Sunday, March 2, 2014

To flush or not to flush ...

This post was originally published on 7th February, 2011.  I accidentally deleted it while trying to answer a question from a reader.  Here it is again.



No, this one isn't about faecal bacteria, at least not directly.

Our major TV news broadcaster was guilty over the weekend of a dreadful beat-up on the use of gas mixtures to extend the shelf life of fresh meat.  Under the banner of "How safe is your meat?", the channel made a big deal of the use of gas mixtures containing carbon dioxide to inhibit bacteria on the meat.  They implied that suppliers were trying to pass off old meat as "fresh" and that the process was used to make the meat look redder and thus deceive the consumer into thinking that the meat was fresher.  A further implication of the banner was that gas flushed meat is unsafe.  Must have been a slow news day.

Meat technologists and microbiologists have known for many years that gas mixtures containing carbon dioxide inhibit bacteria, such asPseudomonaswhich are responsible for the development of slime and odours on meat stored under refrigerated conditions.  The gas also inhibits many pathogens, which may potentially cause disease.  

Consumers interviewed in supermarkets said that the meat should be labeled to indicate that it had been gas flushed.  Of course, one supermarket chain said they would do this if customers wanted it, while another tried to take the high ground and claim that they would never gas flush meat.

This is all playing on the ignorance of many consumers about food technology and food safety.  Certainly the meat keeps longer when gas flushed. Why does meat normally have such a short shelf life?  Because some bacteria can grow under refrigeration conditions and turn the meat slimy or produce odours that consumers find objectionable.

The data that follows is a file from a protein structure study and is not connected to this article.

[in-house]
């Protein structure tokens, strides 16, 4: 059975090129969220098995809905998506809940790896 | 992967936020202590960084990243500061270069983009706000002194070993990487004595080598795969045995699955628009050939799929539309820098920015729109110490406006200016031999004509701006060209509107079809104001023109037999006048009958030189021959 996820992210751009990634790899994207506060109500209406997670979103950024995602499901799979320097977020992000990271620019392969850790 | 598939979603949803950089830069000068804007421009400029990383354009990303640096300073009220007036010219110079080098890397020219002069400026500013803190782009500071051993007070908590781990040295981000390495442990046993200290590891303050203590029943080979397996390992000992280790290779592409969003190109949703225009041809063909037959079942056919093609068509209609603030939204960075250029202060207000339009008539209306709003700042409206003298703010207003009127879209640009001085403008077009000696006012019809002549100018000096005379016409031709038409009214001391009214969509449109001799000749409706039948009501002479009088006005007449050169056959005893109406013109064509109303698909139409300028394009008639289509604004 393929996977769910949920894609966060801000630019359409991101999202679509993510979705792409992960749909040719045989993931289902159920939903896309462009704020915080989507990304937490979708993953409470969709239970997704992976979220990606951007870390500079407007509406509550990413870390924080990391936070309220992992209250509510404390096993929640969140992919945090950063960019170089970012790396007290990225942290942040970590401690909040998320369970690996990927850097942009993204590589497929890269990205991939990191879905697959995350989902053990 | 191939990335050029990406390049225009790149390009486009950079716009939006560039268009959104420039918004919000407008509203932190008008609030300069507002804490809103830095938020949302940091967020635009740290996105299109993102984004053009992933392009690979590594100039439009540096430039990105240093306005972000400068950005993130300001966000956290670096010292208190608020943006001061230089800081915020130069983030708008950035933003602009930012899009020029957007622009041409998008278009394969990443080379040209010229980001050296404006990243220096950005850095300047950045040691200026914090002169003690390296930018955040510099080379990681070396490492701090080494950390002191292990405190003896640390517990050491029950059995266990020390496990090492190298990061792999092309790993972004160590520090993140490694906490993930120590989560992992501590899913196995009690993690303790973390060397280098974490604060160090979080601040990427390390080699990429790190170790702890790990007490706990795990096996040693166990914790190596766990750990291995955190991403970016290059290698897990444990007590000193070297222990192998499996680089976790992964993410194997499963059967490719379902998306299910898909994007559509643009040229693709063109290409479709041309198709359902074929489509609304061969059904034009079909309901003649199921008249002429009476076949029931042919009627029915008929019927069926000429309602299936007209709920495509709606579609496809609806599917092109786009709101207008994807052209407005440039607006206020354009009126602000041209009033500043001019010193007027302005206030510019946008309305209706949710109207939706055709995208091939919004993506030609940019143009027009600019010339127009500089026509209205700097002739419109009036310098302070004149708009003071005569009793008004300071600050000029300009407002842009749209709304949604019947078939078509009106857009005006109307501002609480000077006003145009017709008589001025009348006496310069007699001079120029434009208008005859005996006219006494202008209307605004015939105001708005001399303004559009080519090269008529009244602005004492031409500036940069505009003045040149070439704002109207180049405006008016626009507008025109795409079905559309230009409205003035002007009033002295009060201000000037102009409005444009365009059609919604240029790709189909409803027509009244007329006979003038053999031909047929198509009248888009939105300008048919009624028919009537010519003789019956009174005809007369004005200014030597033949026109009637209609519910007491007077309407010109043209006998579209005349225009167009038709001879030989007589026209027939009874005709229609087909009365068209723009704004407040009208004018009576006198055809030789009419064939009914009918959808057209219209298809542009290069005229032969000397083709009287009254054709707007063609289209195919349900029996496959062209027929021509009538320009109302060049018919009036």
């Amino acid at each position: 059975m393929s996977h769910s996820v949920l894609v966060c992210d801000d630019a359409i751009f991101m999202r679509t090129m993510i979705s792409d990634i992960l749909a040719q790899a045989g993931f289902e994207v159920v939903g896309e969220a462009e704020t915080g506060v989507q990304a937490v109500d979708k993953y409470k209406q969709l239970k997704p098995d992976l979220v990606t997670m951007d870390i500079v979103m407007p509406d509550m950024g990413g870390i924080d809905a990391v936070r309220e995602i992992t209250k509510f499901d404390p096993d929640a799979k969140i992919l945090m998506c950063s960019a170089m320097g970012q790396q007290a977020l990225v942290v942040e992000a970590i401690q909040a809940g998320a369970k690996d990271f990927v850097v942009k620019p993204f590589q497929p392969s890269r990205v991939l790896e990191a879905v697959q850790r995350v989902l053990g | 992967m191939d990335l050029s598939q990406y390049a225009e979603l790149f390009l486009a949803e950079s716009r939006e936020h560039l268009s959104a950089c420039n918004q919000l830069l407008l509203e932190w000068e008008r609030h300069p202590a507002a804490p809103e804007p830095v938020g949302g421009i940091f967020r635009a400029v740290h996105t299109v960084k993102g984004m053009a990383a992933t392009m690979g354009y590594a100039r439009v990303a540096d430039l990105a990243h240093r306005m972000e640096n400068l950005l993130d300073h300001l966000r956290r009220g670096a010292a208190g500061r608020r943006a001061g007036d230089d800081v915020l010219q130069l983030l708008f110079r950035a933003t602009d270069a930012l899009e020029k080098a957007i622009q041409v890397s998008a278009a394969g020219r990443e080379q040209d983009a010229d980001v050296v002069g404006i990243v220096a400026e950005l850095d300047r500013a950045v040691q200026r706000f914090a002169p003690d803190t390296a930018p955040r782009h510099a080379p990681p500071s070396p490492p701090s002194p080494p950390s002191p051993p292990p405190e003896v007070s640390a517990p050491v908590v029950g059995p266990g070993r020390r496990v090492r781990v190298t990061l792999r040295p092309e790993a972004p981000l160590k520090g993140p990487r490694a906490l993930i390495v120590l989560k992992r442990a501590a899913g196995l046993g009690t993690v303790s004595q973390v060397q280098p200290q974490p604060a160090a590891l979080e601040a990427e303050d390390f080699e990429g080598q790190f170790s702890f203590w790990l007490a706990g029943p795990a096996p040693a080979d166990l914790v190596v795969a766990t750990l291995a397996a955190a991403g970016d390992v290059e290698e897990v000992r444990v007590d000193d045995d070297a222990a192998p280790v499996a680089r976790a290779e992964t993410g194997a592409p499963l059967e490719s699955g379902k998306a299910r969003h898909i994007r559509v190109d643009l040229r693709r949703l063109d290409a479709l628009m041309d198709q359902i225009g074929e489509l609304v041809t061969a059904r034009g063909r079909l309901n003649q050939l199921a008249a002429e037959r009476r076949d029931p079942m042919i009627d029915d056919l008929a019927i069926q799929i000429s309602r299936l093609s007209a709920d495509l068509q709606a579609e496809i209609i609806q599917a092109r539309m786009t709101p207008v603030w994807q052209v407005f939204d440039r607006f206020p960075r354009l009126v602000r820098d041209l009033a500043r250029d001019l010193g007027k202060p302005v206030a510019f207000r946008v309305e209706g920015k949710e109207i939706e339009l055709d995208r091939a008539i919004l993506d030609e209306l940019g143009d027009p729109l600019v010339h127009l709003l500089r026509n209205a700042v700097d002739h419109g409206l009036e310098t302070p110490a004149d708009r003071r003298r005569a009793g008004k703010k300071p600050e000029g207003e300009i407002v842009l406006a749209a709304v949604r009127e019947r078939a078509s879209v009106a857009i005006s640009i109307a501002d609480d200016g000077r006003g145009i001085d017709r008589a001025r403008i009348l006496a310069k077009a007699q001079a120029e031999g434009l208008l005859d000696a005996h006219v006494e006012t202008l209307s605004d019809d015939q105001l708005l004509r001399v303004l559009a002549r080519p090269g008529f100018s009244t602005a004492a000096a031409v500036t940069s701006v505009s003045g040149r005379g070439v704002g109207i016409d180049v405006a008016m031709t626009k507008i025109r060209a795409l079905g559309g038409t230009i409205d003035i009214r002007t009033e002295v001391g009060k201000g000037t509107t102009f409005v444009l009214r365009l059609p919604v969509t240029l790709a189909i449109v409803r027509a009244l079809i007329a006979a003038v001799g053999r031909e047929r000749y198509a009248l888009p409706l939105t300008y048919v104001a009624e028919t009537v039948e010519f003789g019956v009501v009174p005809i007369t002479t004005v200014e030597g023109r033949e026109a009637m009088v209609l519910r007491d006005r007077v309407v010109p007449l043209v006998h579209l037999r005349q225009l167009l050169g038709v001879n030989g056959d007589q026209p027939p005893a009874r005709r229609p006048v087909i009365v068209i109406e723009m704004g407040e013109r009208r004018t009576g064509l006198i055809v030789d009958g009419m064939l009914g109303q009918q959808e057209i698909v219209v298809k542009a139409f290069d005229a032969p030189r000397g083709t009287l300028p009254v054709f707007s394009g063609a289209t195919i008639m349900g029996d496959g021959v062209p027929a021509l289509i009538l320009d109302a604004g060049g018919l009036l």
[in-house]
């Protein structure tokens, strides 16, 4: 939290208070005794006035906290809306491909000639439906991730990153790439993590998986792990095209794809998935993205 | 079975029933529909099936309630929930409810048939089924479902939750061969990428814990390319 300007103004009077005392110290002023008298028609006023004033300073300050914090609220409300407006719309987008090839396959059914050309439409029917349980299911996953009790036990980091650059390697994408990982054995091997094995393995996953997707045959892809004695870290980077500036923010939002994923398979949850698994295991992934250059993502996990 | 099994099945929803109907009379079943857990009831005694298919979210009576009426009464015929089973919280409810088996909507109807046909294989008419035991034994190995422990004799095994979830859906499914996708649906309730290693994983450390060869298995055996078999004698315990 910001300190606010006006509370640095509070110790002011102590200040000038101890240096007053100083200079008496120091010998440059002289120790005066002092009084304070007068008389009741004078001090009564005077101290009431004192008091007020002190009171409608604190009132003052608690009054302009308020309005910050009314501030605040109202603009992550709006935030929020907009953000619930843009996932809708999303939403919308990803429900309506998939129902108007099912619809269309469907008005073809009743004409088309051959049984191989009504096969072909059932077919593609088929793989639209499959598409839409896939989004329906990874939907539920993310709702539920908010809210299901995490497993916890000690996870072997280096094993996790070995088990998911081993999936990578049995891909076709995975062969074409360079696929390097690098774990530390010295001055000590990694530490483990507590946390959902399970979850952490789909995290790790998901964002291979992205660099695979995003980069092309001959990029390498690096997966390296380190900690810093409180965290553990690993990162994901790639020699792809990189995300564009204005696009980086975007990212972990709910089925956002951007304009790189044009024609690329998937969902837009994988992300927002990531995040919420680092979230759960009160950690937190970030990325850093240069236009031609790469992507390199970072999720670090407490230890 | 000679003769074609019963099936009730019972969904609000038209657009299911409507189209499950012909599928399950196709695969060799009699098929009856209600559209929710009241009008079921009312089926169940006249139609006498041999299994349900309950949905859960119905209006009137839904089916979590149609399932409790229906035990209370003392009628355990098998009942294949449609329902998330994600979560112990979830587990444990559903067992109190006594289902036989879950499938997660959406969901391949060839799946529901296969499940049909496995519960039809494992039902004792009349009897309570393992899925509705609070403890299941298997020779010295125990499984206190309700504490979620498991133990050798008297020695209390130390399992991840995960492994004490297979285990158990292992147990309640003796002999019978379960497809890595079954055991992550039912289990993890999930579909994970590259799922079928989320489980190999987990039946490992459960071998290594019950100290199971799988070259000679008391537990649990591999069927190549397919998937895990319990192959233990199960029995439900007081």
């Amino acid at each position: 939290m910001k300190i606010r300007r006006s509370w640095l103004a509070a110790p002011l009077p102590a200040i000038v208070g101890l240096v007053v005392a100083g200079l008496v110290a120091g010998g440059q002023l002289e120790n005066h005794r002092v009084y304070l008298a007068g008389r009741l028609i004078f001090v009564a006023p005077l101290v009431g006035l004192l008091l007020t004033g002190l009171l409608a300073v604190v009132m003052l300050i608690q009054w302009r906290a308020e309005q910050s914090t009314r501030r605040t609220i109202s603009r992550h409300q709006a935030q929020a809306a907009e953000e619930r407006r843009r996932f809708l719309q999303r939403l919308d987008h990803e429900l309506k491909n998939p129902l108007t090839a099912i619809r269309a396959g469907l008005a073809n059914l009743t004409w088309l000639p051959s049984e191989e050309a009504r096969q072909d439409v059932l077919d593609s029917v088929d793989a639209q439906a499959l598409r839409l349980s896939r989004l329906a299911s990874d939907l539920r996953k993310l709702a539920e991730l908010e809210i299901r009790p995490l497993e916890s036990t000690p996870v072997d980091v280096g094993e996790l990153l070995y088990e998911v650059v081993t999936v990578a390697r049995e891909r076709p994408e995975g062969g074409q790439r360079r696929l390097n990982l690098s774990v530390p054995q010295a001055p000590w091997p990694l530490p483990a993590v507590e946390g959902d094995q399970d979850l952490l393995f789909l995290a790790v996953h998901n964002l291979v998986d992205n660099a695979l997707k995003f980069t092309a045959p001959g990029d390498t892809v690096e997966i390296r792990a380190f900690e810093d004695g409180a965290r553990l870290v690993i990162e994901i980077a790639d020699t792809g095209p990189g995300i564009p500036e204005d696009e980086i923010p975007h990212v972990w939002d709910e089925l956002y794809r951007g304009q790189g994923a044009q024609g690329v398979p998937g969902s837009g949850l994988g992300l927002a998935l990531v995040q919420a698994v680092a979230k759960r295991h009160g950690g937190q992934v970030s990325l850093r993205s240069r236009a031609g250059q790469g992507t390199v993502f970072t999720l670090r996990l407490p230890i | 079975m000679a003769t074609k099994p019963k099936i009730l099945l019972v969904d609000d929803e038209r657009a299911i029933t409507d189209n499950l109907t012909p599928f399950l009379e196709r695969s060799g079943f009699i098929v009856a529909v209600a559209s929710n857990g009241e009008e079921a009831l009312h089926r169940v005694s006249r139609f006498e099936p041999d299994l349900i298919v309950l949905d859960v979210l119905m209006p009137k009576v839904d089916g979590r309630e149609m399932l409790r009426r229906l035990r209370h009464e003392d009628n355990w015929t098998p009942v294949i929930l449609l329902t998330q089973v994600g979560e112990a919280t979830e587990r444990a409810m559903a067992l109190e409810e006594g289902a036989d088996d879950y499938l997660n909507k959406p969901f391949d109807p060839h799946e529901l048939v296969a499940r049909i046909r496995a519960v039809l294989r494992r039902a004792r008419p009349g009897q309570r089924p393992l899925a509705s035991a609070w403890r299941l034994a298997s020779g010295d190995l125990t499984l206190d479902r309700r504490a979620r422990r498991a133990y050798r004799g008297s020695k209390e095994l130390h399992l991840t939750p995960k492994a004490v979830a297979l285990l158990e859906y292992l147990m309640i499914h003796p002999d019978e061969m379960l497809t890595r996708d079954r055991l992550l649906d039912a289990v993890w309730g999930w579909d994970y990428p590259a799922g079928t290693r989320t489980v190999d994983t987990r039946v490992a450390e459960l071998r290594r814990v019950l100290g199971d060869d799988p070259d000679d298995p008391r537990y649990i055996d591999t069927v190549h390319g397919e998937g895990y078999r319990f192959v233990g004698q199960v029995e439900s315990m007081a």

Should we ignore and reject the many years of research on food preservation?  Should we perhaps go back to taking meat home wrapped in paper and cooking it the same day?  That's "natural".  Should we reject vacuum packaging - it's not natural, but in fact works in a very similar way to gas flushing.  Consumers have demanded longer shelf life in all sorts of foods - meat, strawberries, smoked mussels, cakes and pastries.  In response, food technologists have developed ways to deliver such foods and these techniques involve preservative chemicals, vacuum packaging, pasteurisation and gas flushing (modified atmospheres).  If we are prepared to go back to foods with a shelf life of just a few days, we can reject gas flushing and other technologies.

If consumers are really concerned about gas flushing, they can recognise flushed packs by the fact that the film is sealed to the tray, or in some cases, such as gas flushed bakery goods, the package looks like a pillow.

Me?  Well, I'll happily buy carbon dioxide flushed meat - it keeps longer and in some cases looks better.

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